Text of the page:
I’ve been writing a lot about Trans Critical Feminists (called TERFs elsewhere), but they’re only one example of a group that rejects or oppresses another group (transgender people in this case).
It always makes me sad when members of one oppressed group turn around and oppress another group. You see it when some black people don’t support LGBTQ rights, when some low-income people rail against immigrants – it almost feels like a law of society that the oppressed will become oppressors.
This kind of quarreling seems especially unhelpful because the people with power – white straight Christian cis men without disabilities – make up such a tiny fraction of society. Imagine how much could change if the remaining 95% all got on the same page!
It feels like a law of society that the oppressed will become oppressors
I’ve developed a thought experiment to help unpack this issue. First, this is where I say I’m a bi, white cis man with a disability – I’ve had more advantages than most but less than others.
Still with me? Then imagine for a moment that you’re unaware of anything like race, class, sex, gender or disability status. All you know is that you’re about to enter the world and that in this world a tiny percentage of people oppress the vast majority of people. You ask why this majority doesn’t rise up against their oppressors and you’re told it’s because the oppressed are broken up into hundreds of small groups; no single group is strong enough to defeat the oppressors, which are few in number but united by their interest in maintaining power.
Before beginning life as a human you must complete a task: you must develop a set of rules for all groups to follow. The catch: you don’t know which group you’ll be in.
What would you do? You’d probably decide that, just by the numbers, you’re likely to end up in one of the oppressed groups that make up the majority. Your task then is to create rules that, if followed by all groups, would benefit the majority.
What would you decide about how oppressed groups behave? What “rules” would allow the oppressed groups to overcome?
Here are some rules I’d create:
All people should be taken at their word as being who they say they are; if someone says they’re a massxbump then they’re a massixbump.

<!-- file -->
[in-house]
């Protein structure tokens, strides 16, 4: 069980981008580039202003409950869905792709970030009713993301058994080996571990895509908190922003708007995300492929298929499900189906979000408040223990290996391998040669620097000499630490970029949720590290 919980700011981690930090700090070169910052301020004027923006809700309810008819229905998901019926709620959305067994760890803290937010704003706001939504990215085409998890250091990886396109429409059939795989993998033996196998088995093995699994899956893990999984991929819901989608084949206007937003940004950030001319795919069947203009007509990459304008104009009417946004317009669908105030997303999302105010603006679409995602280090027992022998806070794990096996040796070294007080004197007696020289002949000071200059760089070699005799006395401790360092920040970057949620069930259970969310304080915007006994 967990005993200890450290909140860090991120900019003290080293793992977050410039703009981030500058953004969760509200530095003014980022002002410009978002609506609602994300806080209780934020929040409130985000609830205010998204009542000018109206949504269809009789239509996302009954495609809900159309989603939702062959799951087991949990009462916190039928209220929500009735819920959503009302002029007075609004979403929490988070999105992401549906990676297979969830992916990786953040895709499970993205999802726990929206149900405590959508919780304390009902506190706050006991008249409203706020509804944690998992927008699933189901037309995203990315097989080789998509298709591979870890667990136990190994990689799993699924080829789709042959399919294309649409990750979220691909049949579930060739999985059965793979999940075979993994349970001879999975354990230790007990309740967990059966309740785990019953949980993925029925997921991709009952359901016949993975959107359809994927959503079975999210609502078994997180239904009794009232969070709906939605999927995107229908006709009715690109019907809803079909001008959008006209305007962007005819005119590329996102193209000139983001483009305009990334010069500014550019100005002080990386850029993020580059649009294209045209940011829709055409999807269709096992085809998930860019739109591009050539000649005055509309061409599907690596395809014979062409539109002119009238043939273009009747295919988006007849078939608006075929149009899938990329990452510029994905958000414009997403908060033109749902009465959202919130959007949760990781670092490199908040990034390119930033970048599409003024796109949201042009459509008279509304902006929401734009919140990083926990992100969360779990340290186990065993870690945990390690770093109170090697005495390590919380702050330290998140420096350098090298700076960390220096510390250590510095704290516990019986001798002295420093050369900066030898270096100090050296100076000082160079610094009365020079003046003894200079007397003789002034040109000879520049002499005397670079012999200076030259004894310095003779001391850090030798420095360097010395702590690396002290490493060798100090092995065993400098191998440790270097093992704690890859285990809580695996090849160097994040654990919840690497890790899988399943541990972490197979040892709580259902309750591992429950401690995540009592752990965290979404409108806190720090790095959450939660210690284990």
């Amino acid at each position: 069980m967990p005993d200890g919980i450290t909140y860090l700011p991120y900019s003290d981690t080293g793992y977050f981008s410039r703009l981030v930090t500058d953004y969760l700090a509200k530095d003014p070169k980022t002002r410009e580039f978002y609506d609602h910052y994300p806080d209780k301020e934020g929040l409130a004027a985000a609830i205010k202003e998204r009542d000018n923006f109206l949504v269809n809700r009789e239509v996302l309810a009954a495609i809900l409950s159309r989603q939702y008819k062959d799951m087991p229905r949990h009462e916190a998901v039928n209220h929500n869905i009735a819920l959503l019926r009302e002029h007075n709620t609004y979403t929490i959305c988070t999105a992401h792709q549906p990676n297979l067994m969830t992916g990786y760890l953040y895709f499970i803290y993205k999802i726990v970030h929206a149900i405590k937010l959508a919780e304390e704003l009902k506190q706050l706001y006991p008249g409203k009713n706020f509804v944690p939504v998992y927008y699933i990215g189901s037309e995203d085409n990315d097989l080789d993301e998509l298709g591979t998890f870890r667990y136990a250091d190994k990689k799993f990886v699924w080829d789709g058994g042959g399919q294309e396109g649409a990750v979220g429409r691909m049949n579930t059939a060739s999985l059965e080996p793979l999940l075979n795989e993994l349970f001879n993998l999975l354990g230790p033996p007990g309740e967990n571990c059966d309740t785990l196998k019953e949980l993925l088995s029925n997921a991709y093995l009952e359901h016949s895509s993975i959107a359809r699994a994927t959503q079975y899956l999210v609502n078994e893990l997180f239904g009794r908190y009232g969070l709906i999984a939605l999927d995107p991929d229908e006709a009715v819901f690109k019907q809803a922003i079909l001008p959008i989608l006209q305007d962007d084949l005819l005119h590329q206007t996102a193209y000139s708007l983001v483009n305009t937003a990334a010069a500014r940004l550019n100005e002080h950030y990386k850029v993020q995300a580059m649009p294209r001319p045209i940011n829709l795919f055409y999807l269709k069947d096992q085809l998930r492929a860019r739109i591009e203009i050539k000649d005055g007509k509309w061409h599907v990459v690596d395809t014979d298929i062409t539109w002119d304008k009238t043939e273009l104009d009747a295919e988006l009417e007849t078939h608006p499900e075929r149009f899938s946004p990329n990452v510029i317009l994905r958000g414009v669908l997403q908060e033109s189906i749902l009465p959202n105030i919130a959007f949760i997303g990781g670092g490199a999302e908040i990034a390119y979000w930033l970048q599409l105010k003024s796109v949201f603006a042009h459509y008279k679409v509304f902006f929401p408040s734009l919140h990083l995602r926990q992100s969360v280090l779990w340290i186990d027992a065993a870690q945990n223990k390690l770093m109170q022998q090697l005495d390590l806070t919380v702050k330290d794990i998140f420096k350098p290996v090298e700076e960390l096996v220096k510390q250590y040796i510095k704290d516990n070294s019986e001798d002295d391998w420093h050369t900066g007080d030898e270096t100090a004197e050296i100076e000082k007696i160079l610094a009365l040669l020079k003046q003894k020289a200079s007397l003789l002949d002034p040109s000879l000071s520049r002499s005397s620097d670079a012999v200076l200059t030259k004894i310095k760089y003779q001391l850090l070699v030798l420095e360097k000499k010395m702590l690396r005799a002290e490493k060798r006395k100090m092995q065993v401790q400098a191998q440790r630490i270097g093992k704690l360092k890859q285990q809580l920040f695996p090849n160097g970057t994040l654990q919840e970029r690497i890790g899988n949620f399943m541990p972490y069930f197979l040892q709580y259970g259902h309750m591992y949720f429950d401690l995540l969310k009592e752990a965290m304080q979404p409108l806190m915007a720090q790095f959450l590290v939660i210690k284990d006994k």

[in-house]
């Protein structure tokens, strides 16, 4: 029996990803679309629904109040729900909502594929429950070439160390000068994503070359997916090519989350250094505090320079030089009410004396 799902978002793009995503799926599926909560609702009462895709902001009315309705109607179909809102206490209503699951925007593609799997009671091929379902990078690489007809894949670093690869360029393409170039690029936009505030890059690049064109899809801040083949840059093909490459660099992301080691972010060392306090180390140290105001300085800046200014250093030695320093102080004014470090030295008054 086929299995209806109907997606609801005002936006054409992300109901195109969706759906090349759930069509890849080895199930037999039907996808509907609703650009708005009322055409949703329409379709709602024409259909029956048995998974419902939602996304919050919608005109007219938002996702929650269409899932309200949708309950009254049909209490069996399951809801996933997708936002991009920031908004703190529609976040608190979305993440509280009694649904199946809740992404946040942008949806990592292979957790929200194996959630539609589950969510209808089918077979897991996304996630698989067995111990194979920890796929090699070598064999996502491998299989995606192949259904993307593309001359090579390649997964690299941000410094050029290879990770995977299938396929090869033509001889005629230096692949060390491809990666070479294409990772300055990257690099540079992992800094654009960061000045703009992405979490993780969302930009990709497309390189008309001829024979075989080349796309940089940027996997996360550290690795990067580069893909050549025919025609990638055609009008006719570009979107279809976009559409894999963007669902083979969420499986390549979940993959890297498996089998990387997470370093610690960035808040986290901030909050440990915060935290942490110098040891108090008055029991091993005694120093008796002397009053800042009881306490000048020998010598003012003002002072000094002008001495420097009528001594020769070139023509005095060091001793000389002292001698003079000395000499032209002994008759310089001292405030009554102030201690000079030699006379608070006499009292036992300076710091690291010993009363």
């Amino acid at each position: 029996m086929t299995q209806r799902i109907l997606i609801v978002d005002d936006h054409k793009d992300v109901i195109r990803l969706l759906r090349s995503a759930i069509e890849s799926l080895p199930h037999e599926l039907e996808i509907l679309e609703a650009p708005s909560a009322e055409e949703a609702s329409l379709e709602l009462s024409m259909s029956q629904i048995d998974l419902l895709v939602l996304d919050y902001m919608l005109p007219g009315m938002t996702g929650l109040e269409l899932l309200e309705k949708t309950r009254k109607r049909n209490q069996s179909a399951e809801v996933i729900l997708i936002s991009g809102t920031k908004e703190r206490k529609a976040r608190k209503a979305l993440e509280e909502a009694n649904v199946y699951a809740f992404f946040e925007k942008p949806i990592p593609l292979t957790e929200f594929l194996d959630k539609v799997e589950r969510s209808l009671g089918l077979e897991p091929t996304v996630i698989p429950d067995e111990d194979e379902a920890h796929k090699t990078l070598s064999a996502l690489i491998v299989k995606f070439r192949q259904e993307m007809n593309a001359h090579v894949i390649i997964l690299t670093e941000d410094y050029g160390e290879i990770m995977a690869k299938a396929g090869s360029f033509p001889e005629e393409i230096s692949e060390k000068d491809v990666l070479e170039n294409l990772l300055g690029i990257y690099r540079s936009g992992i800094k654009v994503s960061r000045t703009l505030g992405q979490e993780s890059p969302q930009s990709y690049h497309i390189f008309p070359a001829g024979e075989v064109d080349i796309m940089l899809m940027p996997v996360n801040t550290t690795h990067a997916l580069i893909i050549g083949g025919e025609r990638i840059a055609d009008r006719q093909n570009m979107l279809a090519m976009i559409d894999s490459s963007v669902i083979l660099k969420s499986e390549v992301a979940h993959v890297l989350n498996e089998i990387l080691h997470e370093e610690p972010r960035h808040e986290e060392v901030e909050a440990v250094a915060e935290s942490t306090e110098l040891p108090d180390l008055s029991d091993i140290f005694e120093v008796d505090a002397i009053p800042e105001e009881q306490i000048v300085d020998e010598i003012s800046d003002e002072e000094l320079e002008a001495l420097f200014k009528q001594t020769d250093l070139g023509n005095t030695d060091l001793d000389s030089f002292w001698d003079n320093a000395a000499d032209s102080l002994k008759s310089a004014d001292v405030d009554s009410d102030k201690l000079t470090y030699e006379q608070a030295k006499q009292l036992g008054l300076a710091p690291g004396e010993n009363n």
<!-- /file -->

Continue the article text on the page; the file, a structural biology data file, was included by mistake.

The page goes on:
All groups should support each other unconditionally, as long as the group isn’t harming another group.
All groups should remember that the problem is the small oppressive minority; groups shouldn’t get sidetracked by rivalries with other groups.
All groups should quickly forgive injustices or mistakes made by other groups; this will help groups stay united.
What would it mean if these rules were adopted?
Another way to do this thought experiment is to imagine you’ve been assured you’ll be in the oppressive minority – what rules or strategies would you come up with then?
Your most important rule would probably be that each group should focus on its differences with other groups – cis women should tell transgender women they’re not real women, poor people should tell immigrants they’re stealing their jobs, black people should tell LGBTQ people they’re sinful. You’d want them fighting each other so you could get away with whatever you want. Your own group’s rule – the oppressive minority’s – would be to stoke these disagreements whenever possible.
Pretty much like now, I’d say. Turn on FOX and see what they say about LGBTQ people and minorities – what if that isn’t intended for white cis male viewers but members of oppressed, splintered groups?
What if when these groups fail to support each other they’re showing how they’ve internalized the oppressive minority’s values?
Do you agree with these rules? Do you have additions? Is this thought experiment useful or just silly? Let me know what you think in the comments and if you like I’ll include them in an upcoming post!